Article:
Franchise owners in Florida are wise to have a business interruption insurance policy. Examples of negative occurrences that a policy typically covers are fire, lightning, wind, falling objects and theft. You can get business interruption insurance either on its own or as part of a business owner’s policy package.
When a crisis temporarily shuts down your business, you don’t want to lose your employees. Business interruption insurance could provide the payroll you need to keep your employees for up to one year. A lawyer who’s knowledgeable of franchise law might assist you in filing a claim.
Loss of revenue
If your business experiences a loss of revenue from the temporary shutdown, you could receive reimbursement for up to a year. The previous year’s financial statements usually determine how much a business receives in reimbursement to stay afloat.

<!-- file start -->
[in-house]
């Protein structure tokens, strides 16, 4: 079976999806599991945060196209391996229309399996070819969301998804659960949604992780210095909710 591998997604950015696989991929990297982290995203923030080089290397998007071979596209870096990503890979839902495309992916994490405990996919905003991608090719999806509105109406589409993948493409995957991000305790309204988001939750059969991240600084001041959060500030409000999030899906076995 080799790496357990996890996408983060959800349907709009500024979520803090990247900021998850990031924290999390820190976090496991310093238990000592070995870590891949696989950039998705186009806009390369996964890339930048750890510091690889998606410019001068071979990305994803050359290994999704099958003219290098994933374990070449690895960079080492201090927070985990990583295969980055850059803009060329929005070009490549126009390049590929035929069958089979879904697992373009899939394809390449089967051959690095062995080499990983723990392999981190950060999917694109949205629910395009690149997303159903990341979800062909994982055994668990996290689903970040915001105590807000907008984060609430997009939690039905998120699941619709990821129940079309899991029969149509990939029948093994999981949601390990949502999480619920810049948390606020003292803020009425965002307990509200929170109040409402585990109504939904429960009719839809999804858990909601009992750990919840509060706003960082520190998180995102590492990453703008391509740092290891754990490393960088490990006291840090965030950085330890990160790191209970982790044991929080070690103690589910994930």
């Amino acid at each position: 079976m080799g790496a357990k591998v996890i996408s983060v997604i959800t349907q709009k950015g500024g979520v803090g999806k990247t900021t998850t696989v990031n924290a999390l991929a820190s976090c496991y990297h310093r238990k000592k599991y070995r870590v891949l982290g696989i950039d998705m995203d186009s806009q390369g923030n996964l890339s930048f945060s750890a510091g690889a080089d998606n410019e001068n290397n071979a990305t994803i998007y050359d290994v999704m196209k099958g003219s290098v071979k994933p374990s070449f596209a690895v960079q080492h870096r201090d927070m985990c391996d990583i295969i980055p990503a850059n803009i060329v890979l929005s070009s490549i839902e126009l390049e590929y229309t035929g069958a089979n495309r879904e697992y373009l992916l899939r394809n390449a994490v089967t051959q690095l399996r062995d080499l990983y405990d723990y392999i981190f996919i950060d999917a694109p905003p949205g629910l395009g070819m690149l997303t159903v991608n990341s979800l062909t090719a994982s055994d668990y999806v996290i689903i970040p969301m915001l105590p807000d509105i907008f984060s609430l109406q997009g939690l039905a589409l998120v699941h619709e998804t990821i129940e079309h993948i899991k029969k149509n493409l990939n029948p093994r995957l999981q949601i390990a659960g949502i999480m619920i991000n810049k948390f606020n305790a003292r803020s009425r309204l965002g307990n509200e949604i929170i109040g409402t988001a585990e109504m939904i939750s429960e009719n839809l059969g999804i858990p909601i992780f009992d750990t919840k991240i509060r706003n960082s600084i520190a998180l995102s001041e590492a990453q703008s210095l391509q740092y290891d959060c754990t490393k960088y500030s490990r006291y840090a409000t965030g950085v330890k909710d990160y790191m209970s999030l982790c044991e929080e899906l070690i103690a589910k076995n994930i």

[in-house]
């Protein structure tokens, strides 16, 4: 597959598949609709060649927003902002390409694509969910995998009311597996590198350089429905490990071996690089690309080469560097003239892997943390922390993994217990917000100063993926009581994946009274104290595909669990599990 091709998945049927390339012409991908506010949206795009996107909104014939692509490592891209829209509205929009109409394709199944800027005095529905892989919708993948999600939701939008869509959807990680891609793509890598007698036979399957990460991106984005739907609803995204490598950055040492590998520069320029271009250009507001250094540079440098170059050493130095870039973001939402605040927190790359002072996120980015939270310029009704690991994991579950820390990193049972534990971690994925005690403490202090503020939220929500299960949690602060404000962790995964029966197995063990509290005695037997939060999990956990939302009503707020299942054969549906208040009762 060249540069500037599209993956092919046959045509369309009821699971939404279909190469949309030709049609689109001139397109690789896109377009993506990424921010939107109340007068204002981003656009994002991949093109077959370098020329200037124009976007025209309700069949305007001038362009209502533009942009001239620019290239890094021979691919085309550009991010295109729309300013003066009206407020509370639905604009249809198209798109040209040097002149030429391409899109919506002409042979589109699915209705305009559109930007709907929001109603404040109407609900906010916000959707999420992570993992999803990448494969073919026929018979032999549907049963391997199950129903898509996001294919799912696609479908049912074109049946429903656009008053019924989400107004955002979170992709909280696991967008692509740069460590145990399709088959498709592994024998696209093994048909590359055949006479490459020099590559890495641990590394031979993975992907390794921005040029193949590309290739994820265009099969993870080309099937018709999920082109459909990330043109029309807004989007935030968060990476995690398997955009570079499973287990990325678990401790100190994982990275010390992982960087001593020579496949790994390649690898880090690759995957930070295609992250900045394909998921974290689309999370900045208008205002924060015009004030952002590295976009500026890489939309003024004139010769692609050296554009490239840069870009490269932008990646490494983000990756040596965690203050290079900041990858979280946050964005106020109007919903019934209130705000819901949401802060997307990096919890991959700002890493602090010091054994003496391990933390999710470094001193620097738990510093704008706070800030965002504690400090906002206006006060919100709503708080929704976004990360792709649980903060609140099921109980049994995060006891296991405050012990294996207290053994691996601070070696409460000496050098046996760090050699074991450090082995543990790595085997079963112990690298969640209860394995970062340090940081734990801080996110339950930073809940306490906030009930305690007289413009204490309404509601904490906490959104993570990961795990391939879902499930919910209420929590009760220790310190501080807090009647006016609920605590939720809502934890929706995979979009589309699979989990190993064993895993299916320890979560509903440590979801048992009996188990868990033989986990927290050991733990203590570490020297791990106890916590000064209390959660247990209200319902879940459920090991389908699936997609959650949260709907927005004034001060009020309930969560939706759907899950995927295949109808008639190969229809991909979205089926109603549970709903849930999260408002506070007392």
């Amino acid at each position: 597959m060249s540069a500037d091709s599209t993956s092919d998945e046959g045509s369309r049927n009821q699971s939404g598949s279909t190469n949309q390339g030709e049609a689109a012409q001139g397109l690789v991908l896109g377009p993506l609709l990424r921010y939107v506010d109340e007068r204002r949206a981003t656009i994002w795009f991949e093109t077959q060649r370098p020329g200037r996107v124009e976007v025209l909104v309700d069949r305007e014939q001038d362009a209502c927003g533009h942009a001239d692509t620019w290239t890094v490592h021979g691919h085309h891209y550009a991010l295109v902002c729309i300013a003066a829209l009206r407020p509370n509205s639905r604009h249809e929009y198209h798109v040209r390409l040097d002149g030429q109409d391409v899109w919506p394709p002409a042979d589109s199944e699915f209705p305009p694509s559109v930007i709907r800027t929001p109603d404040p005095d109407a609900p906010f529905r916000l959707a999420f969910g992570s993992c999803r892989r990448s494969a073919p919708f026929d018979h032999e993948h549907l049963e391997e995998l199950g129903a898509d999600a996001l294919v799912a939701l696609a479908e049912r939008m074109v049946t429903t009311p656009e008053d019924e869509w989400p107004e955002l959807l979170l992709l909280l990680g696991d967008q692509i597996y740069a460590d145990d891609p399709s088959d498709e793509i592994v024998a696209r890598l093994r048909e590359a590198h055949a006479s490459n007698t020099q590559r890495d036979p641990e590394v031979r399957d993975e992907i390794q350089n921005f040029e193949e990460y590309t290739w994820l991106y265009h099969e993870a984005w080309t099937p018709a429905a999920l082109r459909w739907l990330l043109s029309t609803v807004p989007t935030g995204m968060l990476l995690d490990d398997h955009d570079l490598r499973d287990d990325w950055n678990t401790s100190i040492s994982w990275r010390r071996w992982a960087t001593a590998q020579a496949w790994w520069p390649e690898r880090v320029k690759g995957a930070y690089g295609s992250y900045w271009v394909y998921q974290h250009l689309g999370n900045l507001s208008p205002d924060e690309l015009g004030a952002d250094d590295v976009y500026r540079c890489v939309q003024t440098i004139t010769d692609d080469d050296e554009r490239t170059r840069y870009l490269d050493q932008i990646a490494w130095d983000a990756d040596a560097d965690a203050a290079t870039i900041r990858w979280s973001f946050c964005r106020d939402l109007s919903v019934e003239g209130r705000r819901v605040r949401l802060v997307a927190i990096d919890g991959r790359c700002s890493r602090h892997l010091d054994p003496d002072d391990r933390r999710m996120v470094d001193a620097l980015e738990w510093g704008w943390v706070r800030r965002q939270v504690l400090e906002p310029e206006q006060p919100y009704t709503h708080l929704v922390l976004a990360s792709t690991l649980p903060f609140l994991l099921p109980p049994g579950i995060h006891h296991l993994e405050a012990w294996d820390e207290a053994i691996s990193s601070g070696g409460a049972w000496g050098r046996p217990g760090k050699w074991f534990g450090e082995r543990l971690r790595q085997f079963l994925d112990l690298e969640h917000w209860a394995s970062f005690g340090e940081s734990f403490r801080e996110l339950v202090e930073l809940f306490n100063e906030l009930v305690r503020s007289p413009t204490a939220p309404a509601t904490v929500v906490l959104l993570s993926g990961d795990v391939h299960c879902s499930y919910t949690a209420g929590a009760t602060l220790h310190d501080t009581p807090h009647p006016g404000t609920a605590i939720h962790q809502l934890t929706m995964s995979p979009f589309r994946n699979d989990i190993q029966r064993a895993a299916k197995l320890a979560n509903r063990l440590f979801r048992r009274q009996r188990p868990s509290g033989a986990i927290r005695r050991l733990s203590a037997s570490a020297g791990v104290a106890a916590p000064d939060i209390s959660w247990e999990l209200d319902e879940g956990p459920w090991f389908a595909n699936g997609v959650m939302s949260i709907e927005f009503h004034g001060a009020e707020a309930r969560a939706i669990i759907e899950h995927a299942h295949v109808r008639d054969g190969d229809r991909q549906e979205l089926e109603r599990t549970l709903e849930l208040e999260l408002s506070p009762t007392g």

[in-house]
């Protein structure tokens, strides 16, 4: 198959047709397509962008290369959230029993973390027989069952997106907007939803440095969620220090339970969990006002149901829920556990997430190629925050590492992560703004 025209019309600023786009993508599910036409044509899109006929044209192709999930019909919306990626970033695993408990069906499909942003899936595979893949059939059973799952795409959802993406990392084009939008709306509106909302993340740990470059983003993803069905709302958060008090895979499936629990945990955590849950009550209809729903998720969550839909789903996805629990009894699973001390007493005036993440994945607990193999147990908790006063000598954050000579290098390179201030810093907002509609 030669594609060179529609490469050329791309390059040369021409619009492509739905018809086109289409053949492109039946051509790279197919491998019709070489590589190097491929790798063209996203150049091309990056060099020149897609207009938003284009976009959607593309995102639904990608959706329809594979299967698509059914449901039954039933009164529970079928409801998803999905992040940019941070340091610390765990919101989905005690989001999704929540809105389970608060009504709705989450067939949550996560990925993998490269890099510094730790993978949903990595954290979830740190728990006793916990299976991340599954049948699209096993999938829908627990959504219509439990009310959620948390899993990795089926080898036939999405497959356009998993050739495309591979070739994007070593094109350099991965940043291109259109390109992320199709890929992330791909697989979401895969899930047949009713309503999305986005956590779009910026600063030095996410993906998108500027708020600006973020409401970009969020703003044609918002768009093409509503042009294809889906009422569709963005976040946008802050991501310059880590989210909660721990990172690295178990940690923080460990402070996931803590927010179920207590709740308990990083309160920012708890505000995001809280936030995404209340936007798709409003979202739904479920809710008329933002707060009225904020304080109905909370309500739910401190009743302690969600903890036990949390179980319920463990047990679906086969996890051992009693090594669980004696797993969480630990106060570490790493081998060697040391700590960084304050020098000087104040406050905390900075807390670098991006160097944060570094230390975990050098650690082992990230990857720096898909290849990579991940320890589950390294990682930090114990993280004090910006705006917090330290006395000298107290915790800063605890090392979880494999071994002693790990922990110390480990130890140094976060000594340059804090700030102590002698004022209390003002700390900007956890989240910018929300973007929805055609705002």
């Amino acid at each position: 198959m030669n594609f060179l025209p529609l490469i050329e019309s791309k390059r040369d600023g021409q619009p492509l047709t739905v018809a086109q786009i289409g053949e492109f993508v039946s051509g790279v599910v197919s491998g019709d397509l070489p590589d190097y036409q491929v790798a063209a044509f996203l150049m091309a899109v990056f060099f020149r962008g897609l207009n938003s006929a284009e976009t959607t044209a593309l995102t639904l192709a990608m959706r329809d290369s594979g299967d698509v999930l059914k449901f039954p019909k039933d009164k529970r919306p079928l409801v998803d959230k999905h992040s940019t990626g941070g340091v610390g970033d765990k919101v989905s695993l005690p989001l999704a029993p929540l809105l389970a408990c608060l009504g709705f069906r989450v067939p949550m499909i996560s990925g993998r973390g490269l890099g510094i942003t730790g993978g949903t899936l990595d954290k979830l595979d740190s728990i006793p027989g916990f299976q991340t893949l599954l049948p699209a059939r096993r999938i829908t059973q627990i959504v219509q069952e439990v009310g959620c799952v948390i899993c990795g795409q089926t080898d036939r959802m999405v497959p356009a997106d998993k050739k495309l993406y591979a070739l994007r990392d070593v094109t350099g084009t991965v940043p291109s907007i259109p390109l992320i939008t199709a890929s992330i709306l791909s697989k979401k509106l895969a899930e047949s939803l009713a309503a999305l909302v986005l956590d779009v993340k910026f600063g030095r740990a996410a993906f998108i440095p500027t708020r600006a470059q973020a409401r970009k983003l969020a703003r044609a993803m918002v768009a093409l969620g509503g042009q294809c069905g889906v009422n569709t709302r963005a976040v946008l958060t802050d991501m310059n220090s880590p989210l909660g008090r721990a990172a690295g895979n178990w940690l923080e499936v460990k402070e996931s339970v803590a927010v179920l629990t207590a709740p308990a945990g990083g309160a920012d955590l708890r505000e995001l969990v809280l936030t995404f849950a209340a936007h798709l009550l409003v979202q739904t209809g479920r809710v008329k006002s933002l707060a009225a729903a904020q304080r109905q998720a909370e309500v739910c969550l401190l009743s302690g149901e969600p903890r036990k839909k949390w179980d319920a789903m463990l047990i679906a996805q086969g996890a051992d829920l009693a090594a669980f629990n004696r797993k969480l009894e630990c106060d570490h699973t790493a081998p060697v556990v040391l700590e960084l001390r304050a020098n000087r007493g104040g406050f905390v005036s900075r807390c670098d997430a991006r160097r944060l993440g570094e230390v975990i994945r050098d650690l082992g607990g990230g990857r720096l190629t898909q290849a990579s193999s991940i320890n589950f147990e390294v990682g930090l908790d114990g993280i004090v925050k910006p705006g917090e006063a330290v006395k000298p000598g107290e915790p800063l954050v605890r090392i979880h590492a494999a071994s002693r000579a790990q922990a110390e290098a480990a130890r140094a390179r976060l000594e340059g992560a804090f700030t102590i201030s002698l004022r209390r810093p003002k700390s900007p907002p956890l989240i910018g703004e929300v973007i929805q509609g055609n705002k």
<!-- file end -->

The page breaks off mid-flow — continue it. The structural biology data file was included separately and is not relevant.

If you want to temporarily run your business from a different location until your permanent location is ready to open its doors again, a business interruption insurance policy could cover this expense. It usually covers the cost of moving.
Unfortunately, you still have to pay taxes when your business is going through a temporary shutdown even when some type of disaster damaged the property. Some business interruption insurance policies this expense.
Rent and loans
Many business interruption insurance policies provide coverage for rent and loan payments. A temporary shutdown can destroy a business because of the many different expenses that aren’t put on hold. It’s often a good idea to relocate in order to keep money coming in while you wait on the business to be ready for opening again. Having a business interruption insurance policy eases the financial strain that a temporary shutdown causes.